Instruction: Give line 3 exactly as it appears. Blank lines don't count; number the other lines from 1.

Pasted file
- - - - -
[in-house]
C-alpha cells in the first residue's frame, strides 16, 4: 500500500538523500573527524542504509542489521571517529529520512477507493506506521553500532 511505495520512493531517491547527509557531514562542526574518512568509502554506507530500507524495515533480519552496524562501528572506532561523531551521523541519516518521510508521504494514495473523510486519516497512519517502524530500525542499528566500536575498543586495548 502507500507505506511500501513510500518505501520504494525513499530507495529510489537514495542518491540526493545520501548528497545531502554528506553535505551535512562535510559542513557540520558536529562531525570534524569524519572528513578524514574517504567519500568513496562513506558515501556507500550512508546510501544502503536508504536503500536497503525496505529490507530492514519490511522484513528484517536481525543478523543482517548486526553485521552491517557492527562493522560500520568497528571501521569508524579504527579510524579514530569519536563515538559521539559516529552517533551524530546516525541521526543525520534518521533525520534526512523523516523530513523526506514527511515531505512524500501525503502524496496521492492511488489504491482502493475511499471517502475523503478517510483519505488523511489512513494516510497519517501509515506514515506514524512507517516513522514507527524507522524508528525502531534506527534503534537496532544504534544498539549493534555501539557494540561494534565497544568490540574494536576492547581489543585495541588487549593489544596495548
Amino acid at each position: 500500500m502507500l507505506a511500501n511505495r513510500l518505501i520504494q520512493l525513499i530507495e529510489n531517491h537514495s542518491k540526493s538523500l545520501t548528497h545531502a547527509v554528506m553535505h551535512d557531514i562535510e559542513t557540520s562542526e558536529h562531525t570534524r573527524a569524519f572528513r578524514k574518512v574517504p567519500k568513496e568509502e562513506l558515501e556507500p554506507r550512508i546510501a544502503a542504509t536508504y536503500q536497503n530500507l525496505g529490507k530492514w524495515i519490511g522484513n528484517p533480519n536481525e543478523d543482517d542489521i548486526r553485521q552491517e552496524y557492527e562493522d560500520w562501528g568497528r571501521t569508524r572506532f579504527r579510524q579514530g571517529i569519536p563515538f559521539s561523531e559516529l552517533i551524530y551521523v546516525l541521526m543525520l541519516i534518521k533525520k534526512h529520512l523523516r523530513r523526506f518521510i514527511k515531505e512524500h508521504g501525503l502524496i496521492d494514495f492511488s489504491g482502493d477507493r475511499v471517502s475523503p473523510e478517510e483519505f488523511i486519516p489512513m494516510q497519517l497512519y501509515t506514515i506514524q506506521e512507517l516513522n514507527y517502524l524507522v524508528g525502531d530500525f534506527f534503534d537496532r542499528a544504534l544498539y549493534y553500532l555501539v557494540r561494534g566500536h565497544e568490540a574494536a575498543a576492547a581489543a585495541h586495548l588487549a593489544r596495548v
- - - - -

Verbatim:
Amino acid at each position: 500500500m502507500l507505506a511500501n511505495r513510500l518505501i520504494q520512493l525513499i530507495e529510489n531517491h537514495s542518491k540526493s538523500l545520501t548528497h545531502a547527509v554528506m553535505h551535512d557531514i562535510e559542513t557540520s562542526e558536529h562531525t570534524r573527524a569524519f572528513r578524514k574518512v574517504p567519500k568513496e568509502e562513506l558515501e556507500p554506507r550512508i546510501a544502503a542504509t536508504y536503500q536497503n530500507l525496505g529490507k530492514w524495515i519490511g522484513n528484517p533480519n536481525e543478523d543482517d542489521i548486526r553485521q552491517e552496524y557492527e562493522d560500520w562501528g568497528r571501521t569508524r572506532f579504527r579510524q579514530g571517529i569519536p563515538f559521539s561523531e559516529l552517533i551524530y551521523v546516525l541521526m543525520l541519516i534518521k533525520k534526512h529520512l523523516r523530513r523526506f518521510i514527511k515531505e512524500h508521504g501525503l502524496i496521492d494514495f492511488s489504491g482502493d477507493r475511499v471517502s475523503p473523510e478517510e483519505f488523511i486519516p489512513m494516510q497519517l497512519y501509515t506514515i506514524q506506521e512507517l516513522n514507527y517502524l524507522v524508528g525502531d530500525f534506527f534503534d537496532r542499528a544504534l544498539y549493534y553500532l555501539v557494540r561494534g566500536h565497544e568490540a574494536a575498543a576492547a581489543a585495541h586495548l588487549a593489544r596495548v